"Where that disconnect happened was, the YMCA, they can only handle those women who are by legal definition trafficked," Rescue Houston's president said. The show gave out Rescue Houston's 24/7 "helpline" number to women who were filmed, in part to compensate for this: According to its mission statement, Rescue Houston helps connect all "victims...of sexual exploitation" to services, not just trafficking victims. Kathryn Griffin, who runs rehabilitation programming for sex workers in Harris County, was another person the show referred to whose scope includes all sex workers, not just those who, as Forman phrased it, "don't get to choose." Griffin told BuzzFeed News she recalled being first contacted by the production around September or October. Kamylla, because she was not forced into sex work, has struggled to find resources to help her; through the nonprofit organization the Cupcake Girls, she is now raising money for an attorney to fight a prostitution charge.
"There's a big sea of women who work in the sex industry, and within that sea, there's a percentage of them who are in fact victims of trafficking," Trujillo said.
Nguyen added, "That's definitely something that we try to address and clarify: Hey, there's a difference between those who are in prostitution and those who are forced into prostitution."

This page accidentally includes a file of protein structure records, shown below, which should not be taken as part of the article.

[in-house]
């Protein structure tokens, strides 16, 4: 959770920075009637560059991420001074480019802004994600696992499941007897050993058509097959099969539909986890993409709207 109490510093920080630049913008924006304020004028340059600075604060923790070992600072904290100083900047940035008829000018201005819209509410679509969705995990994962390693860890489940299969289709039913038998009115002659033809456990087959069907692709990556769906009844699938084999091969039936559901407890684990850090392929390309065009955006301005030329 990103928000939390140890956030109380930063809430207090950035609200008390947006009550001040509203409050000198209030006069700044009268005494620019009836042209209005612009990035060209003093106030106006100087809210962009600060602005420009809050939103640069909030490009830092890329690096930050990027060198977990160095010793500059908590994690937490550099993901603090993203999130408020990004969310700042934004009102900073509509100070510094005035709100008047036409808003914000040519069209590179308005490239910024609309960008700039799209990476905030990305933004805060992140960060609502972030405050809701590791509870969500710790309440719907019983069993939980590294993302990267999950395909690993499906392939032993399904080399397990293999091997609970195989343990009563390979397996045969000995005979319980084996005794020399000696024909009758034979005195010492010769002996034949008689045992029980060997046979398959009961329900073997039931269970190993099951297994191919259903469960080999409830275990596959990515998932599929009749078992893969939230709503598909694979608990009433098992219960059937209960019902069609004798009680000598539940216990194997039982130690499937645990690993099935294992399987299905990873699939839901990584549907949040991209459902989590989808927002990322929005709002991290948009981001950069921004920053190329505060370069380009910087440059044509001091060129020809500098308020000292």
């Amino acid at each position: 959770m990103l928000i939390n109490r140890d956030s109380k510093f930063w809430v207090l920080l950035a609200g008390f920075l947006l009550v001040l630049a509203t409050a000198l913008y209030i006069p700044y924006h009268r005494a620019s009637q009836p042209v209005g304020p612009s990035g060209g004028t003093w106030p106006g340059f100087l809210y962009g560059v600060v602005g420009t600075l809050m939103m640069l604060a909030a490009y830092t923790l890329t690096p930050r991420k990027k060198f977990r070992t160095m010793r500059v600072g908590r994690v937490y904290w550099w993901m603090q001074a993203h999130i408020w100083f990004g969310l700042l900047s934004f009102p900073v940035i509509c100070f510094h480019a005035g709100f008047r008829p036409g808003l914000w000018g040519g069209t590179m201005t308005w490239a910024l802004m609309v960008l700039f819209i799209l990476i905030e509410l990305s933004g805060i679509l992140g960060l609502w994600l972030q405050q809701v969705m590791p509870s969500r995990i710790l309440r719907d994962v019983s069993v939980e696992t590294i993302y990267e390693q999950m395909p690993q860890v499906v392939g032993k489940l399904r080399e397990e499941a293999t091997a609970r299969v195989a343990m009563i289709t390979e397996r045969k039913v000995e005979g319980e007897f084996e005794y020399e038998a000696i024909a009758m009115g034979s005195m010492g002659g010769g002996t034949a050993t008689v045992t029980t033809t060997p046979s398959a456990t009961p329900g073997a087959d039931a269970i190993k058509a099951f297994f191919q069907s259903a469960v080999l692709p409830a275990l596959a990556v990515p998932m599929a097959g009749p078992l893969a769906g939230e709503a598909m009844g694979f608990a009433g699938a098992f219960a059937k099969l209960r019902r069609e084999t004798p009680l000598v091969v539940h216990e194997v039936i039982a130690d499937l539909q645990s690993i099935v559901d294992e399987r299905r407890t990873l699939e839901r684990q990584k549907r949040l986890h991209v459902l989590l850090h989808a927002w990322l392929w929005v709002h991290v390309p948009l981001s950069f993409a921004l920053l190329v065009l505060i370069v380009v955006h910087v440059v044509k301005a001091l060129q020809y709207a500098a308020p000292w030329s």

However, the difference between independent sex workers and people who are being trafficked is apparently murky to Brown. In an interview on YouTube, he described becoming a deeply religious person in the space of a single breath in the early '90s: "I had this immediate love for people that I used to hate, like parolees and prostitutes," he said. "Of course now I understand they're victims of human trafficking."
Relativity declined to comment on this story, and A&E did not respond to a request for comment. But executive producer Forman did appear to allude to the allegations on Twitter on May 21: Shortly after BuzzFeed News published a story on some of the resources the reality series referred women to, Forman tweeted an image from a Pew Research Center study on news sources, without directly addressing any of the allegations of the five women who told BuzzFeed News the show lied to them.
Additionally, Nguyen said that at the time of the November meeting with the production team, she and Trujillo were assured that the faces of the women on the show would be blurred. In late December, Forman told Miss Yevgeniya in a tweet that the production would be "obscuring identities and pitching voices for all." Nguyen was surprised to read that the show had not, in fact, blurred all the women's faces — Jazzy, a sex worker who was in one of the episodes that aired, told BuzzFeed News that the production ignored her request that her face be blurred, while Gina, whose face was also broadcast, said she assumed her face would be blurred. Jazzy said her pimp essentially fired her after her face appeared on TV.
Trujillo, who teaches law enforcement officers how to interview potential trafficking victims, said she tells the people she trains, "Never lie, and never promise anything you can't deliver."
After this post was published, Forman declined BuzzFeed News' request for comment.